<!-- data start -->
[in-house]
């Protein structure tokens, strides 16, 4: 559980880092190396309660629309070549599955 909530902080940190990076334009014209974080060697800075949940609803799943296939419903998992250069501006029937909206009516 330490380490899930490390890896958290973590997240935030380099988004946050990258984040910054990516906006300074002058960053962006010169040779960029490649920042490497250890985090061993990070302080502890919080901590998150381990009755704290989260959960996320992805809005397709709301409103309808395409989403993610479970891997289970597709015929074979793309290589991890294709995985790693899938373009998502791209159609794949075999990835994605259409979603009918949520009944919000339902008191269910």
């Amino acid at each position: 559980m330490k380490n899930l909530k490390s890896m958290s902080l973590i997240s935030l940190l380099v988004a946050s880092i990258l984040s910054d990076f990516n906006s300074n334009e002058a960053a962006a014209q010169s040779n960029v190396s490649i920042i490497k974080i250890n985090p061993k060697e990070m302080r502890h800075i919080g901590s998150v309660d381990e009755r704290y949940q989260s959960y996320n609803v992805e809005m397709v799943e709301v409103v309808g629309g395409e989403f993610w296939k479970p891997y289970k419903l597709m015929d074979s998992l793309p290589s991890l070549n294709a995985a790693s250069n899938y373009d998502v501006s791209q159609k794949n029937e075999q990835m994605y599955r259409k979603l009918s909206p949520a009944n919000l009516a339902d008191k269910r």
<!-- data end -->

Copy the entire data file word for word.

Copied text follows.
[in-house]
């Protein structure tokens, strides 16, 4: 559980880092190396309660629309070549599955 909530902080940190990076334009014209974080060697800075949940609803799943296939419903998992250069501006029937909206009516 330490380490899930490390890896958290973590997240935030380099988004946050990258984040910054990516906006300074002058960053962006010169040779960029490649920042490497250890985090061993990070302080502890919080901590998150381990009755704290989260959960996320992805809005397709709301409103309808395409989403993610479970891997289970597709015929074979793309290589991890294709995985790693899938373009998502791209159609794949075999990835994605259409979603009918949520009944919000339902008191269910």
């Amino acid at each position: 559980m330490k380490n899930l909530k490390s890896m958290s902080l973590i997240s935030l940190l380099v988004a946050s880092i990258l984040s910054d990076f990516n906006s300074n334009e002058a960053a962006a014209q010169s040779n960029v190396s490649i920042i490497k974080i250890n985090p061993k060697e990070m302080r502890h800075i919080g901590s998150v309660d381990e009755r704290y949940q989260s959960y996320n609803v992805e809005m397709v799943e709301v409103v309808g629309g395409e989403f993610w296939k479970p891997y289970k419903l597709m015929d074979s998992l793309p290589s991890l070549n294709a995985a790693s250069n899938y373009d998502v501006s791209q159609k794949n029937e075999q990835m994605y599955r259409k979603l009918s909206p949520a009944n919000l009516a339902d008191k269910r």